Brock v. Resurgent Capital Services, LP, et al

Filing 55

ORDER granting 40 Motion for Judgment on the Pleadings. This action is dismissed with prejudice. Signed by Chief Judge William H. Steele on 8/20/2015. copies to parties. (sdb)

Download PDF
IN THE UNITED STATES DISTRICT COURT FOR THE SOUTHERN DISTRICT OF ALABAMA SOUTHERN DIVISION JUDY N. BROCK, et al., etc., Plaintiffs, v. RESURGENT CAPITAL SERVICES, LP, et al., Defendants. ) ) ) ) ) CIVIL ACTION 14-0324-WS-M ) ) ) ) ) ORDER This matter is before the Court on the defendants’ motion for judgment on the pleadings. (Doc. 40). Upon initial review, the Court noted that among the defendants’ arguments is one the Court recently addressed in Johnson v. Midland Funding, LLC, 528 B.R. 462 (S.D. Ala. 2015). The Court ordered the parties to focus their briefing on that issue, and the parties have done so. (Docs. 41, 51, 54). The amended complaint alleges that the defendants violated the Fair Debt Collection Practices Act (“the Act”) by filing proofs of claim in the plaintiffs’ Chapter 13 bankruptcy proceedings on debts plainly barred by the statute of limitations. (Doc. 21 at 2-4). The Court in Johnson held that, while the 1977 Act “provides that it is unlawful for a debt collector to file a proof of claim in a Chapter 13 proceeding knowing the claim to be time-barred,” the 1978 Bankruptcy Code generally “permits creditors to file proofs of claim in Chapter 13 proceedings on debts known to be time-barred.” 528 B.R. at 465, 470. The Court ruled that the two provisions are “in irreconcilable conflict,” with the result that “the Act must give way to the Code,” id. at 473, precluding the plaintiff’s cause of action. The plaintiffs (represented by the same counsel as in Johnson) disagree with the Court’s construction of the Code. (Doc. 51 at 9-16). They also maintain that, even if the Court correctly construed the Code, there is no irreconcilable conflict between the Code and the Act. (Id. at 16-18). The plaintiffs’ argument regarding irreconcilable conflict mirrors that of the plaintiff in Johnson, and it fails for the reasons set forth therein. The Court thus turns to whether the Code prohibits debt collectors from filing proofs of claim on debts as to which they know the limitations period has expired. As set forth in Johnson, the Code provides that a creditor “may file a proof of claim.” 11 U.S.C. § 501(a). A “claim” is a “right to payment.” Id. § 101(5)(A). The existence of a “right to payment” is governed by state law. Travelers Casualty & Surety Co. of America v. Pacific Gas & Electric Co., 549 U.S. 443, 451 (2007). Under Alabama law, a creditor has a right to payment of a debt even after the limitations period expires; the remedy is extinguished, but the right to payment continues. Ex parte HealthSouth Corp., 974 So. 2d 288, 296 (Ala. 2007); Ex parte Liberty National Life Insurance Co., 825 So. 2d 758, 765 (Ala. 2007); Pinigis v. Regions Bank, 942 So. 2d 841, 848 (Ala. 2006). Because the defendant continued to have a right to payment under Alabama law after the statute of limitations expired, it had a claim under Section 101(5)(A) and therefore was permitted to file a proof of claim under Section 501(a). 528 B.R. at 465-66. The Court then showed that this straightforward construction is consistent with several features of the Code and with pre-Code practice, which Congress did not indicate it was abandoning. Id. at 468-69. Finally, the Court noted that Congress and the Supreme Court consider the Code’s definition of “claim” as the “broadest possible,” an understanding at war with the narrower construction championed by the plaintiff. Id. at 467. The plaintiffs, (Doc. 51 at 9-10), stress that “[t]he plain meaning of a ‘right to payment’ is nothing more nor less than an enforceable obligation ….” Pennsylvania Department of Public Welfare v. Davenport, 495 U.S. 552, 559 (1990). As the Court explained in Johnson, the Supreme Court did not by this language proclaim that a creditor holding a debt subject to a limitations defense 2 has no right to payment even when state law (which governs, per Travelers) says he does. Instead, the Davenport Court (which expressly confirmed that the Code’s definition of “claim” is the “broadest possible,” 495 U.S. at 558, 564), used the term “enforceable obligation” only in the “sense of an interest recognized and protected by law,” as opposed to “a mere moral obligation or idiosyncratic opinion with which the law is not concerned.” 528 B.R. at 466-67. In addition to what the Court said in Johnson, reading Davenport as the plaintiffs suggest would lead to nonsensical results. If, as they insist, a right to payment means an obligation enforceable in Bankruptcy Court, then a claim (which is defined as a right to payment) also is limited to an obligation enforceable in Bankruptcy Court. What then to make of Section 502(b)(1), which provides that the Bankruptcy Court “shall allow such [challenged] claim except to the extent that … such claim is unenforceable against the debtor and property of the debtor, under any agreement or applicable law …”? If the plaintiffs are correct, the Code provides that a creditor’s enforceable obligation is to be allowed unless it is not an enforceable obligation. Without directly addressing this awkward inconsistency, the plaintiffs propose that the Code be read to permit proofs of claim if supported by a “goodfaith belief in [the claim’s] enforceability” but to forbid proofs of claim known to be subject to a defense. (Doc. 51 at 15). The Code, however, imposes no such restriction. In re: Dunaway, 531 B.R. 267, 274 (Bankr. W.D. Mo. 2015); In re: Keeler, 440 B.R. 354, 368 (Bankr. E.D. Pa. 2008). The plaintiffs stress the inefficiency inherent in filing proofs of claim on claims known to be time-barred, given that the defense (assuming a properly completed form, as in this case) is apparent from the face of the proof of claim, such that the trustee will surely object and the Bankruptcy Court will surely disallow the claim. They note that the Eleventh Circuit has decried the “deluge” of proofs of claim on stale debts filed by consumer debt buyers (including the creditor herein) and has noted that the practice – and the need it generates to file 3 and resolve objections – “consumes energy and resources in a debtor’s bankruptcy case.” Crawford v. LVNV Funding, LLC, 758 F.3d 1254, 1256, 1261 (11th Cir. 2014). The defendants’ business practice “wastes limited judicial and party resources with no offsetting public benefit” or “societal value.” Why, they ask, would Congress endorse such a “pointless exercise,” which is endlessly repeated in countless cases by consumer debt buyers embracing this business model and which results either in wasted time or (if a stale claim slips through) in “divert[ing] funds from honest creditors”? (Doc. 51 at 10-11, 15-16). The question is a good one, but it is the wrong one. The issue before the Court is not how Congress might have crafted the Code in 1978 had it foreseen developments in debt collection that occurred several decades later. Rather, the issue is what Congress in fact provided in the Code. That the congressional solution may in retrospect appear inadequate furnishes no grounds for judicially changing that legislative solution. The plaintiffs next point to a recent decision imposing monetary sanctions against creditors filing proofs of claim on patently time-barred debt, as conduct violating Rule 9011. In re: Sekema, 523 B.R. 651 (Bankr. N.D. Ind. 2015). This, they assert, proves that the practice is “forbidden … under the Code.” (Doc. 51 at 11-13).1 Except that Rule 9011 is not part of the Code but a non-statutory adjunct to it. Rule 9011 (especially if it becomes routinely invoked, as in In re: Sekema) may temper the eagerness of creditors to file proofs of claim on debts known to be stale, but it does not alter the Code’s statutory permission to file such proofs of claim. Finally, the plaintiffs cite Miljkovic v. Shafritz and Dinkin, P.A., 791 F.3d 1291 (11th Cir. 2015). Miljkovic involved claims under the Act, without a whiff of bankruptcy. The plaintiffs nevertheless suggest that the “tone and language” 1 The plaintiffs cite other cases, but they involve either Rule 11 in the limitations context or Rule 9011 in a non-limitations context. Only In re: Sekema involves Rule 9011 in a limitations context. 4 employed in Miljkovic render it “unlikely” the Eleventh Circuit would find the Act and Code in irreconcilable conflict, (Doc. 51 at 9), but the Court cannot from this vague statement make such a leap. For the reasons set forth above and in Johnson, the defendants’ motion for judgment on the pleadings is granted. This action is dismissed with prejudice. Judgment shall be entered accordingly by separate order. DONE and ORDERED this 20th day of August, 2015. s/ WILLIAM H. STEELE CHIEF UNITED STATES DISTRICT JUDGE 5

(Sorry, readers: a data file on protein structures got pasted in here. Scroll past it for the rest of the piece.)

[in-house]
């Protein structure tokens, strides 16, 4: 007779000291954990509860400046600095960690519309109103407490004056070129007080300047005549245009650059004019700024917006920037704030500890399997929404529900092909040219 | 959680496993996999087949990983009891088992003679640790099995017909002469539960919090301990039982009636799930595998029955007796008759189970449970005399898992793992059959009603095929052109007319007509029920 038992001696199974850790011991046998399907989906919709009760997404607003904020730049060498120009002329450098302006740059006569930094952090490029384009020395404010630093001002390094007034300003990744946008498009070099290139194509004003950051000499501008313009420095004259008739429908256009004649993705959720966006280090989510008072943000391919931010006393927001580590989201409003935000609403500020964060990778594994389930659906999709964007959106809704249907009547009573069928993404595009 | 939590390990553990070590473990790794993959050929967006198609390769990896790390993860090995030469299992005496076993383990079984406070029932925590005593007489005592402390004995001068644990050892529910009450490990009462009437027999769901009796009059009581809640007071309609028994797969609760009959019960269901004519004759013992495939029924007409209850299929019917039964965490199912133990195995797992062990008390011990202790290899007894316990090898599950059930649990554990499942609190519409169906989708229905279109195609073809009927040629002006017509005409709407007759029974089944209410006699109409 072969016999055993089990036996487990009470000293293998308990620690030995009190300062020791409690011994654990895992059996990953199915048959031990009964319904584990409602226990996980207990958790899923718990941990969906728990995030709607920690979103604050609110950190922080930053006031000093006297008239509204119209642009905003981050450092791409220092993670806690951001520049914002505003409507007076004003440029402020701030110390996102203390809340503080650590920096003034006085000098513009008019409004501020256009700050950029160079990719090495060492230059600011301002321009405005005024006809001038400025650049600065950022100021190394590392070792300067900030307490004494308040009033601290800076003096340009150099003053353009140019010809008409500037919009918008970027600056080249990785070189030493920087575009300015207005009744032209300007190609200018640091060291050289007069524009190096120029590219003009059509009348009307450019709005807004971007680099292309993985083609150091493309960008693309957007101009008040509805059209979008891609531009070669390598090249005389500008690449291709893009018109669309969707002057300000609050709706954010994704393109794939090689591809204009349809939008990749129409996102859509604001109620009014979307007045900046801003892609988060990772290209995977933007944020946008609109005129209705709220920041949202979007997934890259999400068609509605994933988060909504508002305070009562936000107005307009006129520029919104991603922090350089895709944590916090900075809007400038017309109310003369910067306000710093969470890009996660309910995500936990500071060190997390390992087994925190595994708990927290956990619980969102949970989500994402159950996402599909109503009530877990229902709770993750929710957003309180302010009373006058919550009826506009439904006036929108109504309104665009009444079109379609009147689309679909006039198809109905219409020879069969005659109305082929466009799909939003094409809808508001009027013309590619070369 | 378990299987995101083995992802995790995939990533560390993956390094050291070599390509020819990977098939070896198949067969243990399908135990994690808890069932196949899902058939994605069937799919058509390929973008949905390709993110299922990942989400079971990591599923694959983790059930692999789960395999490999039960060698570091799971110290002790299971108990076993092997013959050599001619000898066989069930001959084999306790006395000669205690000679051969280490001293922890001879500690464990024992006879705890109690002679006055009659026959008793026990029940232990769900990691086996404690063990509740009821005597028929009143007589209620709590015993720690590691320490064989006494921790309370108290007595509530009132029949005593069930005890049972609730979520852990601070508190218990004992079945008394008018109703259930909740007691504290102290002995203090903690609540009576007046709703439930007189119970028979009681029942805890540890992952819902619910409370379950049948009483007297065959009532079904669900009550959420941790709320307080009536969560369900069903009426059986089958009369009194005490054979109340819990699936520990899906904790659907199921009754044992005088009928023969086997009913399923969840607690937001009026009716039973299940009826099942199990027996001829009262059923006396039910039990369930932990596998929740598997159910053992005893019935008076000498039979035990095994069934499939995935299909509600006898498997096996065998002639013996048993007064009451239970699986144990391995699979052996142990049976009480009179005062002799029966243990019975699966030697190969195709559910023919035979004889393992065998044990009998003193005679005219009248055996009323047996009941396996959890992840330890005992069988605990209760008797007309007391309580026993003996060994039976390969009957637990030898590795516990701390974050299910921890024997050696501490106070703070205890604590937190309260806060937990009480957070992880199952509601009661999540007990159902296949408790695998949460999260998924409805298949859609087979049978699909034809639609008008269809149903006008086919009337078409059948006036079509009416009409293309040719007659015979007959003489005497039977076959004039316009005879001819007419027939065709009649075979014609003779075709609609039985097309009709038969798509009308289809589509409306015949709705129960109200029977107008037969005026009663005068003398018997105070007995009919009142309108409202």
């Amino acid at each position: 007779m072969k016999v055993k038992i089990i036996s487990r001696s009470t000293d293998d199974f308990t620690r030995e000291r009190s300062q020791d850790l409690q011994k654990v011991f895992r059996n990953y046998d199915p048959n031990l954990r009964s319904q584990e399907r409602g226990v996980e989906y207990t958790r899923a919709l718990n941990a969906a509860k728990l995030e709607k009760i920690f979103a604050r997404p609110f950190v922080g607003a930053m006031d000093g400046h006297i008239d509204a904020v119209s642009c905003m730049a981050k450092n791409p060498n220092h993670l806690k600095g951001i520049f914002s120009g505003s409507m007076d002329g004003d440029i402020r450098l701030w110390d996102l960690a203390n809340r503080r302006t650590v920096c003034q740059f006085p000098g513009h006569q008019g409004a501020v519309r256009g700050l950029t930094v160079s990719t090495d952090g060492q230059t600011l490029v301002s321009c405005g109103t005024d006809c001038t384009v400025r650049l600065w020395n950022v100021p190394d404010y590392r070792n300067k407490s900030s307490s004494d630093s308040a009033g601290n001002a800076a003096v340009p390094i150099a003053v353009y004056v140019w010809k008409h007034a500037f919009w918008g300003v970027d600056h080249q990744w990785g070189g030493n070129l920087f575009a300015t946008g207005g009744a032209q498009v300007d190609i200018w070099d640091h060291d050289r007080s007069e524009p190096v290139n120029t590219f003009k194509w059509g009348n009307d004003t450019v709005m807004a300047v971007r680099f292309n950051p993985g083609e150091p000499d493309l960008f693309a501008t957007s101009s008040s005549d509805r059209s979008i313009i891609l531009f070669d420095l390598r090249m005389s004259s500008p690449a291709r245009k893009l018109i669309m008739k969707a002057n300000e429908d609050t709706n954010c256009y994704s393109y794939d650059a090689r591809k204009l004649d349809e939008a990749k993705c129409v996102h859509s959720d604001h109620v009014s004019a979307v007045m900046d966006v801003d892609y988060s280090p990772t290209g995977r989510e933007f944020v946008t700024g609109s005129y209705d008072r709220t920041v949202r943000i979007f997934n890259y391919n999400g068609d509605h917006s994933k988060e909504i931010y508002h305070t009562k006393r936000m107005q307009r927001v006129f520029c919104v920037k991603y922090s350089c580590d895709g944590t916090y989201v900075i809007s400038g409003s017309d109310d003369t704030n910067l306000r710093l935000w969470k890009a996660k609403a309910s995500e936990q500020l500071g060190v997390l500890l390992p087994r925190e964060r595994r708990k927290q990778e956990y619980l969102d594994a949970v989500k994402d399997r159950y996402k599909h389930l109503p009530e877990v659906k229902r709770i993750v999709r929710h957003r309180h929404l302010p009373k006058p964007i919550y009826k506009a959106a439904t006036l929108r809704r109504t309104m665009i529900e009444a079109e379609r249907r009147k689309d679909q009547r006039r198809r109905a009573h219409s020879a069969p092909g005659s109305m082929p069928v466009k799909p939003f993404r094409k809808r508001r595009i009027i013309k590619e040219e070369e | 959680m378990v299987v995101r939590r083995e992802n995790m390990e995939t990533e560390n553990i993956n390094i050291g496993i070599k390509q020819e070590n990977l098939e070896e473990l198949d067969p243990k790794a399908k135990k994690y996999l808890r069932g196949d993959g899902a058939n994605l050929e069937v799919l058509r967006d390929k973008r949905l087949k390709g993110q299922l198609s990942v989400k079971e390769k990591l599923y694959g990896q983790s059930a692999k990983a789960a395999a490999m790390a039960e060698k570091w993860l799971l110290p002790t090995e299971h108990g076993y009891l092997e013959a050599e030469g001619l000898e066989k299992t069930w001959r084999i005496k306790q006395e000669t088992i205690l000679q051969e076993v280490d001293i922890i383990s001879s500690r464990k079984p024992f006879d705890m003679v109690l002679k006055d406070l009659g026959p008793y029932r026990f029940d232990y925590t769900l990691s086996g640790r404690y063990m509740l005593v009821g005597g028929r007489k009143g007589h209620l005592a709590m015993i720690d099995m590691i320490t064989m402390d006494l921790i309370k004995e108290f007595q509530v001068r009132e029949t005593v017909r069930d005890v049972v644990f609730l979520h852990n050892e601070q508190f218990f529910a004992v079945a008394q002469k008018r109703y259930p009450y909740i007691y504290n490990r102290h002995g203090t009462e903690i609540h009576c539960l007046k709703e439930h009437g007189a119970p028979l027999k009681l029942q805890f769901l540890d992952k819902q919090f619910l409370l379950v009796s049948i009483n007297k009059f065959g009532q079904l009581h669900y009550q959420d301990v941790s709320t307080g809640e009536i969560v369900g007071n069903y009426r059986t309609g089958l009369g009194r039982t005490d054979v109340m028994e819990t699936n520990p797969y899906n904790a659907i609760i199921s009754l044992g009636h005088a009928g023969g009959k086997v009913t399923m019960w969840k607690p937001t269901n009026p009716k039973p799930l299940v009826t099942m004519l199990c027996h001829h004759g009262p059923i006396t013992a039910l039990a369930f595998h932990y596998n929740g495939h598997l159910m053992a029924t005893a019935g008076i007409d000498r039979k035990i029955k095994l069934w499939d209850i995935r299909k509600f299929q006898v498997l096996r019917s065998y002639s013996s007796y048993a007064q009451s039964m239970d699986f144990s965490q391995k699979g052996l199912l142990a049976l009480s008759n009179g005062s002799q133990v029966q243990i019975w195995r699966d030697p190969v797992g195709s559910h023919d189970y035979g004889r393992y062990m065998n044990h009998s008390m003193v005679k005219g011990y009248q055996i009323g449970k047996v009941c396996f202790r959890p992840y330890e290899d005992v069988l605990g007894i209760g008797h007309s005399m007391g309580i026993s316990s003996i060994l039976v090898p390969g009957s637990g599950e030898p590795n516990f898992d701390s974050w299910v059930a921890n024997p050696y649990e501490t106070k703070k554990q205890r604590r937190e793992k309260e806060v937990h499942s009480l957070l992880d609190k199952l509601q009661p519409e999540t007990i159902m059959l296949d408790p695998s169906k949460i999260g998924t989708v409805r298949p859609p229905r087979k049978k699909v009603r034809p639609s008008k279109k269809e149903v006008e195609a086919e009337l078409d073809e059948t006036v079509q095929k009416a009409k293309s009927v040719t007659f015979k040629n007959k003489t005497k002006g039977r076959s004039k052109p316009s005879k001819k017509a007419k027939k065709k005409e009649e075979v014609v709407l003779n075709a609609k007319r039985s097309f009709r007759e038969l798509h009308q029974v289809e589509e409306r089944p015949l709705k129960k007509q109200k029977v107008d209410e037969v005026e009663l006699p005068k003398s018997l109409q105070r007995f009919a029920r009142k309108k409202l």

Disclaimer: Justia Dockets & Filings provides public litigation records from the federal appellate and district courts. These filings and docket sheets should not be considered findings of fact or liability, nor do they necessarily reflect the view of Justia.

Why Is My Information Online?